We’ve looked at the positions, now it’s time to get to the specialties. First up is the power play…
There are two elements to this, one of which is obvious. We’ll start with that.
There isn’t really much difference among the four teams in terms of outcomes. All four were effective – all had a differential of about a goal a game to the good side.
Capitals (projected top unit): Alexander Ovechkin, Michael Nylander, Alexander Semin, Tom Poti, Chris Clark
My favorite movie of all time is “The Wizard of Oz” (go figure). And my favorite movie speech of all time belongs to the Cowardly Lion…
What makes a king out of a slave? Courage! What makes the flag on the mast to wave? Courage! What makes the elephant charge his tusk in the misty mist, or the dusky dusk? What makes the muskrat guard his musk? Courage! What makes the sphinx the seventh wonder? Courage! What makes the dawn come up like thunder? Courage! What makes the Hottentot so hot? What puts the "ape" in apricot? What have they got that I ain't got?
Well, what do the four teams above got that the Caps ain’t got? And don’t say, “courage.” No, it’s a real-life center and defenseman who have some familiarity and success with a power play. Look at those four teams and the power play scoring of their top center and top defenseman:
Meanwhile, the Caps had Dainius Zubrus (9-12-21) and Brian Pothier (2-13-15). 36 total points from this pair would have rendered them at or below all but Carle and McDonald among the eight individual players above. Any wonder the Caps finished 24th in power play conversion and 19th in total power play goals scored? 49 percent of the power play goals (33) and 43 percent of total power play scoring (75 points) came from two wingers – the Alexes.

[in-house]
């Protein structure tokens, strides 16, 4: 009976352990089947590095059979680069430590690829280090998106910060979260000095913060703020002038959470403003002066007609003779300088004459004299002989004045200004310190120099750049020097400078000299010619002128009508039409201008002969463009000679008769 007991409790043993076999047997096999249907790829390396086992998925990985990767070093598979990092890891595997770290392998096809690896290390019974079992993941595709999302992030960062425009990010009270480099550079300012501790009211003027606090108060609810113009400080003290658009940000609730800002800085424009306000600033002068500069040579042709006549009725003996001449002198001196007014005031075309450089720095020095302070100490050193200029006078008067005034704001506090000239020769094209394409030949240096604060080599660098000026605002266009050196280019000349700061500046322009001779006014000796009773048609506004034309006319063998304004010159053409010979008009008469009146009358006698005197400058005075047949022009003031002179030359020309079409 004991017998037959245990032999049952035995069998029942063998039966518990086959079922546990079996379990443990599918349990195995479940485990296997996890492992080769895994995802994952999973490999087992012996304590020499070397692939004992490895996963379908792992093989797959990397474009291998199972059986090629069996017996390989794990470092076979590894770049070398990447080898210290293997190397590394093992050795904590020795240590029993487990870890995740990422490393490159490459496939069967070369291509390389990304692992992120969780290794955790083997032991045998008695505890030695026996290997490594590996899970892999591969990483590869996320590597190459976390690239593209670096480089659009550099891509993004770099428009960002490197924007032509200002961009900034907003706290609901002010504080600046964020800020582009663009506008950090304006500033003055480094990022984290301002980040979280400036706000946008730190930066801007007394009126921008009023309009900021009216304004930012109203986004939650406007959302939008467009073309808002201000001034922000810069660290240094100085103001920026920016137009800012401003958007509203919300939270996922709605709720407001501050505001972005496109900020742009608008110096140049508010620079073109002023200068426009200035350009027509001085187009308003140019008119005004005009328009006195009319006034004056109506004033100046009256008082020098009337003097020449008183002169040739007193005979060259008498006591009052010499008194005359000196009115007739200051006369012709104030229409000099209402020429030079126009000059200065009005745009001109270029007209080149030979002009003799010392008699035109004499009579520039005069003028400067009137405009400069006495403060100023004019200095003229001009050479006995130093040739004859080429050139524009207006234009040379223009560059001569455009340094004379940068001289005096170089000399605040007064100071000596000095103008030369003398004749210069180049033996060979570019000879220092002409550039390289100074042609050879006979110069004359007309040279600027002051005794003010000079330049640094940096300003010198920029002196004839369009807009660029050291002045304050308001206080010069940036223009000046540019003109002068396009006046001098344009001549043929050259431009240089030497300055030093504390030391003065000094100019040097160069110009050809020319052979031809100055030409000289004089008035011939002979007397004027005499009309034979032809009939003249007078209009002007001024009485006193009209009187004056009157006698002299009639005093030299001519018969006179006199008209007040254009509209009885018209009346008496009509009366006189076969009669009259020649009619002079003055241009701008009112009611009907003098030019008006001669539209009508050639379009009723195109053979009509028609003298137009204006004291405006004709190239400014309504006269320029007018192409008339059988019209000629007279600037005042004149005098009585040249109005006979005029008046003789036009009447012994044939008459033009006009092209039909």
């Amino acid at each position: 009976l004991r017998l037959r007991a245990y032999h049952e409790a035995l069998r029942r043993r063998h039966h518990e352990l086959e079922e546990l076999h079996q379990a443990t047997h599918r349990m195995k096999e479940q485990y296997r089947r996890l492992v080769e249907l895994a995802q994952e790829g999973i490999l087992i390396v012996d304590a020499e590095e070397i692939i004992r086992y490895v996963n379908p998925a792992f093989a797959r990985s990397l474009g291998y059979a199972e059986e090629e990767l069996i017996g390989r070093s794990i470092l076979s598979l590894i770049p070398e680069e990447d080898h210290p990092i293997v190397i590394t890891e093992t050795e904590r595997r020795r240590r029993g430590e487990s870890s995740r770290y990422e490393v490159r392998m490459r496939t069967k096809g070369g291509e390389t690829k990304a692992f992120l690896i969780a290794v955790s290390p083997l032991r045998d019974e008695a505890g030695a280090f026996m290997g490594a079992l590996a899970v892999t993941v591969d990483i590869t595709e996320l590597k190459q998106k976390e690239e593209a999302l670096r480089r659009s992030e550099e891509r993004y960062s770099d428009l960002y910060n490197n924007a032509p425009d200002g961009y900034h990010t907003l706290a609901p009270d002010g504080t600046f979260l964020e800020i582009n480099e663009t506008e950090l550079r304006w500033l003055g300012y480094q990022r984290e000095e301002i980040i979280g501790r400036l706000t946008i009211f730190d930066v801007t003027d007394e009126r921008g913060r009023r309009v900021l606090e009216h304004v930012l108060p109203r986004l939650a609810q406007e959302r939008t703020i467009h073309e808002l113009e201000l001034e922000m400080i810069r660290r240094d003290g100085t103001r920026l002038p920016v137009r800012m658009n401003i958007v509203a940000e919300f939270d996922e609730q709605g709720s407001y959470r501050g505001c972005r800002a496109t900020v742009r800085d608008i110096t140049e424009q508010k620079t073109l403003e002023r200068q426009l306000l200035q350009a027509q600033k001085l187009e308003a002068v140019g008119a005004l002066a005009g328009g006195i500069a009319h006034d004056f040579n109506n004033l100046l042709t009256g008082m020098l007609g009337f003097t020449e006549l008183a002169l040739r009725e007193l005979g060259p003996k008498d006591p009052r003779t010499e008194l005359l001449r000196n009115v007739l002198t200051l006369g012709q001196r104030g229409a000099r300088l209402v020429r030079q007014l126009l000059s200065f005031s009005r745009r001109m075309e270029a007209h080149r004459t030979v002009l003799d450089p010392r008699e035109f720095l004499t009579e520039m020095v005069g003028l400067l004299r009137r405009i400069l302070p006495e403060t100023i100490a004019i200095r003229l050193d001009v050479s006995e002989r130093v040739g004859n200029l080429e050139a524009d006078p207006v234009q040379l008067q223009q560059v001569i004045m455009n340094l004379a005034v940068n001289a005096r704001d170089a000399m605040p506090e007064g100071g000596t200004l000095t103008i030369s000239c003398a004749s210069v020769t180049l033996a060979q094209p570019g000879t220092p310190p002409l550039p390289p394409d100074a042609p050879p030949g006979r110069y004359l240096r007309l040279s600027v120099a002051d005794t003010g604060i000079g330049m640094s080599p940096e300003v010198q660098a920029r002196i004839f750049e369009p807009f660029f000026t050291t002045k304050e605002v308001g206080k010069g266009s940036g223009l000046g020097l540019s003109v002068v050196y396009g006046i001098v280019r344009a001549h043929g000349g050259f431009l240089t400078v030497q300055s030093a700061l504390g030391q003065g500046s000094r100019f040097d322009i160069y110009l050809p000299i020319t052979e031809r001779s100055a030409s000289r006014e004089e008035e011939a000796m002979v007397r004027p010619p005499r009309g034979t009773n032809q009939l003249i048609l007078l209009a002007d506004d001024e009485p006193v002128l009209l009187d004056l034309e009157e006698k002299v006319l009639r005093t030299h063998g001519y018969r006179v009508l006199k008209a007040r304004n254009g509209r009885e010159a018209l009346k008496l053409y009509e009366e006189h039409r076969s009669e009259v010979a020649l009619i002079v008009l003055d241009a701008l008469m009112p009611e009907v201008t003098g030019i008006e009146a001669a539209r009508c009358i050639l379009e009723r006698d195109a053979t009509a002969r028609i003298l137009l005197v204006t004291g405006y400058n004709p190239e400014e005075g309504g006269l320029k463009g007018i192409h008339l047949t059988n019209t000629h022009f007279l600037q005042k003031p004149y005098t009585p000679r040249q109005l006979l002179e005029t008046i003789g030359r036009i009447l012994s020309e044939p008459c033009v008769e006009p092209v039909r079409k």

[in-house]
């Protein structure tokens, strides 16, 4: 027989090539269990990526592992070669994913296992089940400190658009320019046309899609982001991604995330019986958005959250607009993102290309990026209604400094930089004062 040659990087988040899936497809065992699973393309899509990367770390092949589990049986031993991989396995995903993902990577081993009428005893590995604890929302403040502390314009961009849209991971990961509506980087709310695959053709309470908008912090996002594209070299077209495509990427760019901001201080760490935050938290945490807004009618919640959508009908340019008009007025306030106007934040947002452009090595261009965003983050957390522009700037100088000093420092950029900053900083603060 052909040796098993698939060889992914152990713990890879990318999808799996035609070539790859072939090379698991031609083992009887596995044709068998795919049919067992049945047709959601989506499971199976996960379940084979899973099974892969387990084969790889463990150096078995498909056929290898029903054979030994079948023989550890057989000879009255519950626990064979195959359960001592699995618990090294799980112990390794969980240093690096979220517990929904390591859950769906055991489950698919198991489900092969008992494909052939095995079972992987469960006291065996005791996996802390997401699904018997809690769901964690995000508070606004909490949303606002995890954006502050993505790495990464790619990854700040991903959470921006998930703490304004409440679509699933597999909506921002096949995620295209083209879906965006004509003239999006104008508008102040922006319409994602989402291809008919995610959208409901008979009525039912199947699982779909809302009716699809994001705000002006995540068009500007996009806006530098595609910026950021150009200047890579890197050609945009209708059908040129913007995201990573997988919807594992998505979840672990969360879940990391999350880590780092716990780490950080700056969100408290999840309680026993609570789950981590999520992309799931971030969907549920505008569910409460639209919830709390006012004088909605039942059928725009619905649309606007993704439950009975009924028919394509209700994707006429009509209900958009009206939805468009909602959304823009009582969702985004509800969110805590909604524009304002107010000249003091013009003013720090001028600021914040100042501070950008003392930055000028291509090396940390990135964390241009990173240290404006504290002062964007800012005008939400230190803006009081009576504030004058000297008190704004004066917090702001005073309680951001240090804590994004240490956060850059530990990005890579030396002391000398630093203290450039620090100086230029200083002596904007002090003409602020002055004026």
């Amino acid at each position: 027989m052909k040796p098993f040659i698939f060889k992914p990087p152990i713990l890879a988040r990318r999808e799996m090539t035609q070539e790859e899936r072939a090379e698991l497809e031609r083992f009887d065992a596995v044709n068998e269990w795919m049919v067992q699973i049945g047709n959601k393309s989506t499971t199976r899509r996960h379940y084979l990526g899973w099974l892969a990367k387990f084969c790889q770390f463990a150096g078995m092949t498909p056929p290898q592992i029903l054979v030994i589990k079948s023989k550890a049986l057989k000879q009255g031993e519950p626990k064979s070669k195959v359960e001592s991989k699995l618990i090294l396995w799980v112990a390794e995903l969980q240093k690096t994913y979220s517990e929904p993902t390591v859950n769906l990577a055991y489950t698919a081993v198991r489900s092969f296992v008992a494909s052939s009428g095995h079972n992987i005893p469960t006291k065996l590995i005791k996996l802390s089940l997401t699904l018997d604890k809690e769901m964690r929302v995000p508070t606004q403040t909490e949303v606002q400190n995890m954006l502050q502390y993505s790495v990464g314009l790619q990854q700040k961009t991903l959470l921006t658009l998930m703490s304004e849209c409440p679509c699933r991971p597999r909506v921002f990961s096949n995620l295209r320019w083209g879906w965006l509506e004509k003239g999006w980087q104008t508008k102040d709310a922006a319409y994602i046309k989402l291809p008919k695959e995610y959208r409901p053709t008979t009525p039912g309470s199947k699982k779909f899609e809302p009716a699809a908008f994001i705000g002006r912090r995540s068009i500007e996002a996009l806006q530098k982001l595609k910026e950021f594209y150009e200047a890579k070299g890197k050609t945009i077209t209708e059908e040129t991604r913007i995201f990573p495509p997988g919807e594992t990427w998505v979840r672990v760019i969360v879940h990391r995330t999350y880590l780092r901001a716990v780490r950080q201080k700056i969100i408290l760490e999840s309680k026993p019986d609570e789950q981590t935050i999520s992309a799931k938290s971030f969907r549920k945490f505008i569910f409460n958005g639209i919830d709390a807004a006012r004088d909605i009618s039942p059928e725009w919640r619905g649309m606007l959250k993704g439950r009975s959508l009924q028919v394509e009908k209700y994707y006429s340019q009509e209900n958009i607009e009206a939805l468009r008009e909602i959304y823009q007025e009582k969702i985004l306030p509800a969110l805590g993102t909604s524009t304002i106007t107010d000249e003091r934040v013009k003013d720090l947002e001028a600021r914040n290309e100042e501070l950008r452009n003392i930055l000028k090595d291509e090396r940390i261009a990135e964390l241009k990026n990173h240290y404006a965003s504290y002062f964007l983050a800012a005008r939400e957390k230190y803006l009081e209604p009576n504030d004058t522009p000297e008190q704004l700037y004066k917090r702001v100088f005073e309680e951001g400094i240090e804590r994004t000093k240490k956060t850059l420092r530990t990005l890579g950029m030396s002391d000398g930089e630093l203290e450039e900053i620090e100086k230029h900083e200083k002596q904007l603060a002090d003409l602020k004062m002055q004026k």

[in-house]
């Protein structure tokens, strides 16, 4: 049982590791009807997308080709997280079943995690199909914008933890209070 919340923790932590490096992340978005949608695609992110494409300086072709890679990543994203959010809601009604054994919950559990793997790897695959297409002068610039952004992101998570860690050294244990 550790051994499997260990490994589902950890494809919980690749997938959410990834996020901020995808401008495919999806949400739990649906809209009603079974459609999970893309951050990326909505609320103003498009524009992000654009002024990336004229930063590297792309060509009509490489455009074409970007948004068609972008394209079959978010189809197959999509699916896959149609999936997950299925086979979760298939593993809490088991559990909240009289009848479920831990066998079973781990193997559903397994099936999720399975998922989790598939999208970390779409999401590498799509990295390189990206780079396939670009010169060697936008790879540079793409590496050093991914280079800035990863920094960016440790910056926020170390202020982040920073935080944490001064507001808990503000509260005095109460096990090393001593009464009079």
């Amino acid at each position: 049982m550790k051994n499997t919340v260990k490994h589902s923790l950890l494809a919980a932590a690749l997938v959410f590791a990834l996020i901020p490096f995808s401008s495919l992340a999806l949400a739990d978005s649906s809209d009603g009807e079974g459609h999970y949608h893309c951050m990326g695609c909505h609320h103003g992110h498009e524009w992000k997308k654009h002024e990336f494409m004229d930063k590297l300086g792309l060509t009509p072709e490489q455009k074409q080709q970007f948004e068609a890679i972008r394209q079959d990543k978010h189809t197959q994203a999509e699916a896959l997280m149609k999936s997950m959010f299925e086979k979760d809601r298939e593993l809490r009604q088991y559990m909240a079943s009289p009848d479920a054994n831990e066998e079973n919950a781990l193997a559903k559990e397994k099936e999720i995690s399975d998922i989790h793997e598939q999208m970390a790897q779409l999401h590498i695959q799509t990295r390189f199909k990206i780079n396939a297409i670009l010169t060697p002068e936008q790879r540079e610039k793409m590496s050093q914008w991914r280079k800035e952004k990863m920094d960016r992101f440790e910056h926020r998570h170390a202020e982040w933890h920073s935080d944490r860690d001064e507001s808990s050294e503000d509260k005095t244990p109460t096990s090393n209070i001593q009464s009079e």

Here is another set of numbers to chew on…the Caps generated only 108 assists for 67 total power play goals last year – 1.61 assists per goal.
It is not hard to imagine that the single biggest area of improvement for the Caps this year will be here, on the power play. The Caps did not suffer for chances last year – they were tied for eighth in the NHL in total power play opportunities. It was simply a case of too much of the power play running – by virtue of necessity – through the two wingers, Ovechkin and Semin. The effects of the additions of Michael Nylander and Tom Poti are likely to be felt here as much or more than in any other area. Nylander had 37 power play points last year (14 goals/23 assists); Poti had 32 points (six goals, 26 assists). Matching those numbers this year would put those two on a par with
The Caps do not have a Joe Thornton on the roster, although in time Nicklas Backstrom might (and that would be the operative word here) approach